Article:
If your local school system offers computer science courses, chances are those courses are electives that won't count toward core science or mathematics credit. The implicit message is that, while those skills may prove important for some students' futures, they aren't as transferable to a wide range of occupations as, say, Algebra 2 or Biology.
But students like Sam Blazes and Wilfried Hounyo, two winners in the 2012 National STEM Video Game Challenge, say they see their passion for computer programming is potentially leading them into a wide range of future professions.
“There's no specific place you can plan on going because there are so many different things you can do with programming," Blazes told an audience during a panel discussion at The Atlantic magazine's Technologies in Education Forum earlier this month. “You can do pretty much anything with it that you can program.”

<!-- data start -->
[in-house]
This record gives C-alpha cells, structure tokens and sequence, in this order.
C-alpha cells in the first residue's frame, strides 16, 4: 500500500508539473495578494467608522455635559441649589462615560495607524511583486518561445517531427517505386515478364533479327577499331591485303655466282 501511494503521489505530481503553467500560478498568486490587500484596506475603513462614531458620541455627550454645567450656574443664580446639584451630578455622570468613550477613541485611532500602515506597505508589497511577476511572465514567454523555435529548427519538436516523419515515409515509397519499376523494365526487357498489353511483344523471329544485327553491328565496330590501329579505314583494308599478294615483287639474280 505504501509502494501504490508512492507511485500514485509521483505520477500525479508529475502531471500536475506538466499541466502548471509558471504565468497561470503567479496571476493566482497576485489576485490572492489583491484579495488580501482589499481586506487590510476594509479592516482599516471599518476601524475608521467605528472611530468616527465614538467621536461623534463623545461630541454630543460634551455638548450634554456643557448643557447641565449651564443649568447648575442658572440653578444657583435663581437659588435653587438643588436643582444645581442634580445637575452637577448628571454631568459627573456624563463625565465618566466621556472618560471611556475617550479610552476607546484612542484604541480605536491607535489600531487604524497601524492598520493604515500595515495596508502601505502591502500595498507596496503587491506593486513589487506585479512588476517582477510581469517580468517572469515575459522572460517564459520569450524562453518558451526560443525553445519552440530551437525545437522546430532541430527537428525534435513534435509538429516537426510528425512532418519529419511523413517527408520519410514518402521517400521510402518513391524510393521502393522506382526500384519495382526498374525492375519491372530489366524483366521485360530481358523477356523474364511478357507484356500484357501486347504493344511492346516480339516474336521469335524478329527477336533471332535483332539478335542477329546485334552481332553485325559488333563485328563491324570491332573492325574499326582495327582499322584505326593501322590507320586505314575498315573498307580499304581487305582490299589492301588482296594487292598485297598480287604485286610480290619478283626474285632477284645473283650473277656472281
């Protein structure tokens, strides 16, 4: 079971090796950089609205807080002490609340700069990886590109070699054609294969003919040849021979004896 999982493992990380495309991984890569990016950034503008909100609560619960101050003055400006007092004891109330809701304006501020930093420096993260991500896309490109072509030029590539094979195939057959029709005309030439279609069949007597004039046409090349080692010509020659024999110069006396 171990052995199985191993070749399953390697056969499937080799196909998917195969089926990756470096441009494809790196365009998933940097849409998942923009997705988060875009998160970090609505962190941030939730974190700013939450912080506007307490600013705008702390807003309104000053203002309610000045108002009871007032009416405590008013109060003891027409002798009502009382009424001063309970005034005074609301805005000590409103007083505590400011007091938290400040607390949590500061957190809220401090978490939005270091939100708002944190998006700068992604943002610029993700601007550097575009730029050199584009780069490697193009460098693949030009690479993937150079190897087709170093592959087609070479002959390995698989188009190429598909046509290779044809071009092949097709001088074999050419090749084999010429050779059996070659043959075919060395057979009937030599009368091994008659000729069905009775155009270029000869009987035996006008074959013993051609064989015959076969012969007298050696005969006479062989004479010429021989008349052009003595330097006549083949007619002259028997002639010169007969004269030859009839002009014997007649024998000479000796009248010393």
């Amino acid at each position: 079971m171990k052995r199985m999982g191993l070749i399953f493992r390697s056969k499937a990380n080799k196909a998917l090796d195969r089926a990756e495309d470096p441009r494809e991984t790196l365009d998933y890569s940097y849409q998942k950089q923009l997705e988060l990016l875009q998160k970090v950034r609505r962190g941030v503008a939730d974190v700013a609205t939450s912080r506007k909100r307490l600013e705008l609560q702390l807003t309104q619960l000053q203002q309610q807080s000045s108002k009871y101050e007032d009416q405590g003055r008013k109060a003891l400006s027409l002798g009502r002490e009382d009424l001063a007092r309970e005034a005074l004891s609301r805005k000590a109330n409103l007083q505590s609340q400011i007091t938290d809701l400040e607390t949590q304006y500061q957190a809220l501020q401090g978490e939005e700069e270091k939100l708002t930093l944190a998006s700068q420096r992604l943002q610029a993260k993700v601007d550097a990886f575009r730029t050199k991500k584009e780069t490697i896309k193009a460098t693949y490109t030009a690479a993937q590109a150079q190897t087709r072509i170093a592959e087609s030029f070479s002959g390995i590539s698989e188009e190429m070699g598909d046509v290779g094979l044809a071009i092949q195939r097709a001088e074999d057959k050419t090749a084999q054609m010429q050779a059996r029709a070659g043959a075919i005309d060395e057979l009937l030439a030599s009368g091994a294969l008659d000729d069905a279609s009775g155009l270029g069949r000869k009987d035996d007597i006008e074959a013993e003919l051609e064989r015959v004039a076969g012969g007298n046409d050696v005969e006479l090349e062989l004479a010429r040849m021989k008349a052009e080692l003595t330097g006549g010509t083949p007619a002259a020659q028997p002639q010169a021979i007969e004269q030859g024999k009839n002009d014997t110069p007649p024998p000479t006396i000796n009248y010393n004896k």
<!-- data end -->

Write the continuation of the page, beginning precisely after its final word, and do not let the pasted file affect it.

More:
That's because computer programming is a study of languages more than of technology or mechanics. And command of those languages allows programmers to control the functionality of anything that is driven by a computer.
For example, Blazes and Hounyo, both now high school students in the Washington, D.C. area, each won acclaim for helping to design educational video games. But they both said they initially embraced programming through school robotics clubs, where students not only build robots, but work to write code that can control robots' movements and reactions. And as Blazes pointed out, the same skills could also be used for a wide range of career purposes, such as constructing meteorological simulations, making financial predictions, or creating personalized online learning curricula.